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Autoimmunity and lymphomagenesis

Autoimmunity and lymphomagenesis For more than 50 years, links between autoimmunity and lymphomas have been described based on human and animal studies. Over the last 3 decades, many studies have addressed specific hypotheses about these associations using population level data. This has been accomplished by assessing previous autoimmune history in case–control studies of patients with lymphoma (mainly non‐Hodgkin lymphoma) and myeloma, and by following cohorts of patients with various autoimmune diseases for subsequent development of lymphoma and multiple myeloma. In this article, we review our recently published series of association studies based on data from Scandinavia and from US Veterans and other relevant findings. We also discuss what these associations have revealed about the mechanisms and pathways underlying both autoimmunity and lymphoma. Finally, we discuss the future directions involving a combination of population and molecular studies that are needed to better define underlying biological mechanisms. Published 2008 Wiley‐Liss, Inc. http://www.deepdyve.com/assets/images/DeepDyve-Logo-lg.png International Journal of Cancer Wiley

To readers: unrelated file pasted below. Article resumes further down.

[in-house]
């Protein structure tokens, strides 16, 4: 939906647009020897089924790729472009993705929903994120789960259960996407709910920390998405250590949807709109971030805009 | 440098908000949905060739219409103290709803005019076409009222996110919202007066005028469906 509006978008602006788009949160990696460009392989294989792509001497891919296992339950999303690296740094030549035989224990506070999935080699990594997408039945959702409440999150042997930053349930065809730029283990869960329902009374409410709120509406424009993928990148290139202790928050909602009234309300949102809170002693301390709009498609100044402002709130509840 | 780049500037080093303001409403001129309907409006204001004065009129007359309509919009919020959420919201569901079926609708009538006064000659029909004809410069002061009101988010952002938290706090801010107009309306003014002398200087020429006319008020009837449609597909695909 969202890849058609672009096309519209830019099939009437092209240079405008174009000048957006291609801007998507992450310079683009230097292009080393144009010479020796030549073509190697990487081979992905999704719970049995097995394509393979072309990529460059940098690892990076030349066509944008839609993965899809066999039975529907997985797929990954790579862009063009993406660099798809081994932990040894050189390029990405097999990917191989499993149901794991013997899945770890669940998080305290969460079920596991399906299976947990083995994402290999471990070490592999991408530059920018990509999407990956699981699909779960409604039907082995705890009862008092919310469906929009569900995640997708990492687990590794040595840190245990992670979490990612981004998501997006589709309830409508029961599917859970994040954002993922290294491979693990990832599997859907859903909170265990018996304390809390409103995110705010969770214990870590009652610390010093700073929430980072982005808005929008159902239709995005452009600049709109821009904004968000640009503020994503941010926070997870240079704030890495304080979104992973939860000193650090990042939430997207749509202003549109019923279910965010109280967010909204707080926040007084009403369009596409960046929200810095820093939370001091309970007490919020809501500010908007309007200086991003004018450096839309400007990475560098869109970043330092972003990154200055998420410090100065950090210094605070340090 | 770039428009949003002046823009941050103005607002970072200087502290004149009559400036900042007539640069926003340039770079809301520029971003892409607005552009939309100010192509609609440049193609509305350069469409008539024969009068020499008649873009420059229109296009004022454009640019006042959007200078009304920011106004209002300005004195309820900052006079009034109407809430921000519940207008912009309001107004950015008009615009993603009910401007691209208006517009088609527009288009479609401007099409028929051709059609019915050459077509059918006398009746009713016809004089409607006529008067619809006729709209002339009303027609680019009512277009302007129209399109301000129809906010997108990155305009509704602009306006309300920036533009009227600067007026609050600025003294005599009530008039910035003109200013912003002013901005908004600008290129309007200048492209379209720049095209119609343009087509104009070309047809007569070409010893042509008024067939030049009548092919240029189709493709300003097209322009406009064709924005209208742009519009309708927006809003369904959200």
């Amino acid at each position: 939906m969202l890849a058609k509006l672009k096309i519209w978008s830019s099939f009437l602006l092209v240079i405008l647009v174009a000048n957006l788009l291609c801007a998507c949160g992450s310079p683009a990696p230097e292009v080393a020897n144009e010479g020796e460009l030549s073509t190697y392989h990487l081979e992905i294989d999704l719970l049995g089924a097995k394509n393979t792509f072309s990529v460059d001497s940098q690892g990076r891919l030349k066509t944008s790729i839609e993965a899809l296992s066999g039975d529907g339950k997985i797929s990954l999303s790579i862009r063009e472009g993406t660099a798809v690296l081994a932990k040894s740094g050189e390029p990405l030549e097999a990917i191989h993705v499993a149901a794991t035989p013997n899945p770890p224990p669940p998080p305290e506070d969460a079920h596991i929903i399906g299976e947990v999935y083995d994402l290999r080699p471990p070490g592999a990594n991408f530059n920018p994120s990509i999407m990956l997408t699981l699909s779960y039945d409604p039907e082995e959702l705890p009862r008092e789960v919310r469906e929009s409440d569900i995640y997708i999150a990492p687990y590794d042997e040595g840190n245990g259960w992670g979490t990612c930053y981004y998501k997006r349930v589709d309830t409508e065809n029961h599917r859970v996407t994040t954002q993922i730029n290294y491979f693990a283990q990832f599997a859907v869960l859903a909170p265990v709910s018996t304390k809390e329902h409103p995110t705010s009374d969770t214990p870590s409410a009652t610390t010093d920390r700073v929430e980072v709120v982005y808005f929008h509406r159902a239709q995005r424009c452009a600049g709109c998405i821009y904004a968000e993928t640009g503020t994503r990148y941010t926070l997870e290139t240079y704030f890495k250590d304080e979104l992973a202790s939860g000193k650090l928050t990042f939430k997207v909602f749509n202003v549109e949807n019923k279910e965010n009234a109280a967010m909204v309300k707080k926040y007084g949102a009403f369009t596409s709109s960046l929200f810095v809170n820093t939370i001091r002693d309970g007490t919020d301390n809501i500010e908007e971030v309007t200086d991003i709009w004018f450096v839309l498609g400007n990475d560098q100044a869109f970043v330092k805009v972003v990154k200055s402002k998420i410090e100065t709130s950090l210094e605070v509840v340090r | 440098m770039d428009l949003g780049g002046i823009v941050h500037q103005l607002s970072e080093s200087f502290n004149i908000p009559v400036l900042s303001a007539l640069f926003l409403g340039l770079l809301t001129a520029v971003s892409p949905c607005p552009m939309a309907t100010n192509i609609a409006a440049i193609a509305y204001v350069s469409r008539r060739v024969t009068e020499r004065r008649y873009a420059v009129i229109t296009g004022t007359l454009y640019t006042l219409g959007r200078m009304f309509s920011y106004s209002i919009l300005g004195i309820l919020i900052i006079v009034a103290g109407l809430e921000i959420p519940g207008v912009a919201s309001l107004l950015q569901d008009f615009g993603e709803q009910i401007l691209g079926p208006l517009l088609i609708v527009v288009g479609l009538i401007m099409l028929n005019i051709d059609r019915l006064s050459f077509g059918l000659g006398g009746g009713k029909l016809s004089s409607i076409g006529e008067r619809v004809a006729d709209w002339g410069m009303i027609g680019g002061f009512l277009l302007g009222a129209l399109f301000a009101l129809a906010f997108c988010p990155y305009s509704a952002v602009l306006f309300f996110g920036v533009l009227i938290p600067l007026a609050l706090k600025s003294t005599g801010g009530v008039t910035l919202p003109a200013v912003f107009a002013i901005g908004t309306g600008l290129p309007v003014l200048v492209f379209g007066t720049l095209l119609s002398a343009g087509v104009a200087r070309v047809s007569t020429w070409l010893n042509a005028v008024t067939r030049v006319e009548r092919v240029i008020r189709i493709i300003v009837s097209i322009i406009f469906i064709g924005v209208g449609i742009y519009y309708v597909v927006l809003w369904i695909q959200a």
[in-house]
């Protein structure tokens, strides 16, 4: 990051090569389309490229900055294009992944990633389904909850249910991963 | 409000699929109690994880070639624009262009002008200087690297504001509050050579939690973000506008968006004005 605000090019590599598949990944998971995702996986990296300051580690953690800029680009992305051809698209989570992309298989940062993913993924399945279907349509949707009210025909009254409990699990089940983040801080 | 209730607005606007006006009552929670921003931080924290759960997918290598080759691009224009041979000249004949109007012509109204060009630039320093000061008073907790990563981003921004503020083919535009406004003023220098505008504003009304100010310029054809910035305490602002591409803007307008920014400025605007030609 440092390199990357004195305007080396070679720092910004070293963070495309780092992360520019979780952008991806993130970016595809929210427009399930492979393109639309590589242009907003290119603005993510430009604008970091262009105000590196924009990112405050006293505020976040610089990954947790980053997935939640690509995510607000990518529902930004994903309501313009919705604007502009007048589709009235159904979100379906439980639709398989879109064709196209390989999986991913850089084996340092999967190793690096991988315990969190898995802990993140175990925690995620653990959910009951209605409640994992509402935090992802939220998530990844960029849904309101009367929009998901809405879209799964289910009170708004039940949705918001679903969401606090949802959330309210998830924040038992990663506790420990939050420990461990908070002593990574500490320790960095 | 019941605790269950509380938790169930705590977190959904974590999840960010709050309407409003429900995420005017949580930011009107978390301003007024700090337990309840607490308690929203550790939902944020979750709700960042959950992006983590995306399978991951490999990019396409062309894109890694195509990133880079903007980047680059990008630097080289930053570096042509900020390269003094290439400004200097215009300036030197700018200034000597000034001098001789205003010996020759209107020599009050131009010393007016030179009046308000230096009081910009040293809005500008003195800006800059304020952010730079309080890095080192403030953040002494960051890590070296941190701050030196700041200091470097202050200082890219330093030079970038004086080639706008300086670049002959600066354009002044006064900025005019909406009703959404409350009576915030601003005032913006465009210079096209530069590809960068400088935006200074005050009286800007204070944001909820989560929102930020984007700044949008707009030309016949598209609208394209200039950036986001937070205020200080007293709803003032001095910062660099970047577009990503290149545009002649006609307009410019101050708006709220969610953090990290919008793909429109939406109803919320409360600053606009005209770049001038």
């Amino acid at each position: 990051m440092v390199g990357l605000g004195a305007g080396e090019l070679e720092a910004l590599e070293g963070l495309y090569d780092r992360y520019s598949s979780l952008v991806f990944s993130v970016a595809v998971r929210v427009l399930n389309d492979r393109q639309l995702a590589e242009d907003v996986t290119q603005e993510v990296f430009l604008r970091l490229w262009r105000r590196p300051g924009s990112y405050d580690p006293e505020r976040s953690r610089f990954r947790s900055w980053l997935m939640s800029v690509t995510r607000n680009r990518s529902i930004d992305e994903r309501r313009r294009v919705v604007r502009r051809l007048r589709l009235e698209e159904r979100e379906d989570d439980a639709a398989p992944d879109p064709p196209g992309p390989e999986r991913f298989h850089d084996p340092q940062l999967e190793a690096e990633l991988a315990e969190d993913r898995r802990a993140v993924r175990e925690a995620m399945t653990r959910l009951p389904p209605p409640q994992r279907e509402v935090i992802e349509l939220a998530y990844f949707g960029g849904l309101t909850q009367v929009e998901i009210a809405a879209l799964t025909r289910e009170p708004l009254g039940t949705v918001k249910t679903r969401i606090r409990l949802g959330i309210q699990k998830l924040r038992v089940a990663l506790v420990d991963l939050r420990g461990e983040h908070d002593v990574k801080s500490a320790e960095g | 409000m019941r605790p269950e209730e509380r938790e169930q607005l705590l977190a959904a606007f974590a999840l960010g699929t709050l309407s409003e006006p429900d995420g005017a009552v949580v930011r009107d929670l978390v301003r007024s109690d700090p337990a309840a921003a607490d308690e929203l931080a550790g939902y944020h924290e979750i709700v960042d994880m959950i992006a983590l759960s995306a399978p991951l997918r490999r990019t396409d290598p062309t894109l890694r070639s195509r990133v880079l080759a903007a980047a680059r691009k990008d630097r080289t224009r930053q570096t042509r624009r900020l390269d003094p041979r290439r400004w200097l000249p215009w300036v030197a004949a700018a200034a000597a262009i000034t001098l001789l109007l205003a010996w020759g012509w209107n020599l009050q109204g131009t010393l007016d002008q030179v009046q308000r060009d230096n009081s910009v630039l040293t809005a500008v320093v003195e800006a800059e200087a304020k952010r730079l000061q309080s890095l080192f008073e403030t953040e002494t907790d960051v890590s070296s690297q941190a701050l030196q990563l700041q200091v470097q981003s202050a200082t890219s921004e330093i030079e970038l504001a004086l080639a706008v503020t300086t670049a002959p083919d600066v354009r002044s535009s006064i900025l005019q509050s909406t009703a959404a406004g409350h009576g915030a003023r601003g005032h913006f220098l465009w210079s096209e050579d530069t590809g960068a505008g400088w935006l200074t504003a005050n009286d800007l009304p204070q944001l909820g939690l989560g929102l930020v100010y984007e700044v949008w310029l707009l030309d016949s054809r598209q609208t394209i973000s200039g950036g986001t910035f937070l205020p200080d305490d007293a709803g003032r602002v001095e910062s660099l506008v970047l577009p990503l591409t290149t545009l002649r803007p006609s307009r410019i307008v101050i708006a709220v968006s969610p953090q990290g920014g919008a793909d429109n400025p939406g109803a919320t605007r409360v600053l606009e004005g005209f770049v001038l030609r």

Autoimmunity and lymphomagenesis

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References (63)

Publisher
Wiley
Copyright
Copyright © 2009 Wiley Subscription Services
ISSN
0020-7136
eISSN
1097-0215
DOI
10.1002/ijc.24141
pmid
19089924
Publisher site
See Article on Publisher Site

Abstract

For more than 50 years, links between autoimmunity and lymphomas have been described based on human and animal studies. Over the last 3 decades, many studies have addressed specific hypotheses about these associations using population level data. This has been accomplished by assessing previous autoimmune history in case–control studies of patients with lymphoma (mainly non‐Hodgkin lymphoma) and myeloma, and by following cohorts of patients with various autoimmune diseases for subsequent development of lymphoma and multiple myeloma. In this article, we review our recently published series of association studies based on data from Scandinavia and from US Veterans and other relevant findings. We also discuss what these associations have revealed about the mechanisms and pathways underlying both autoimmunity and lymphoma. Finally, we discuss the future directions involving a combination of population and molecular studies that are needed to better define underlying biological mechanisms. Published 2008 Wiley‐Liss, Inc.

Journal

International Journal of CancerWiley

Published: Jan 1, 2009

Keywords: ; ; ;

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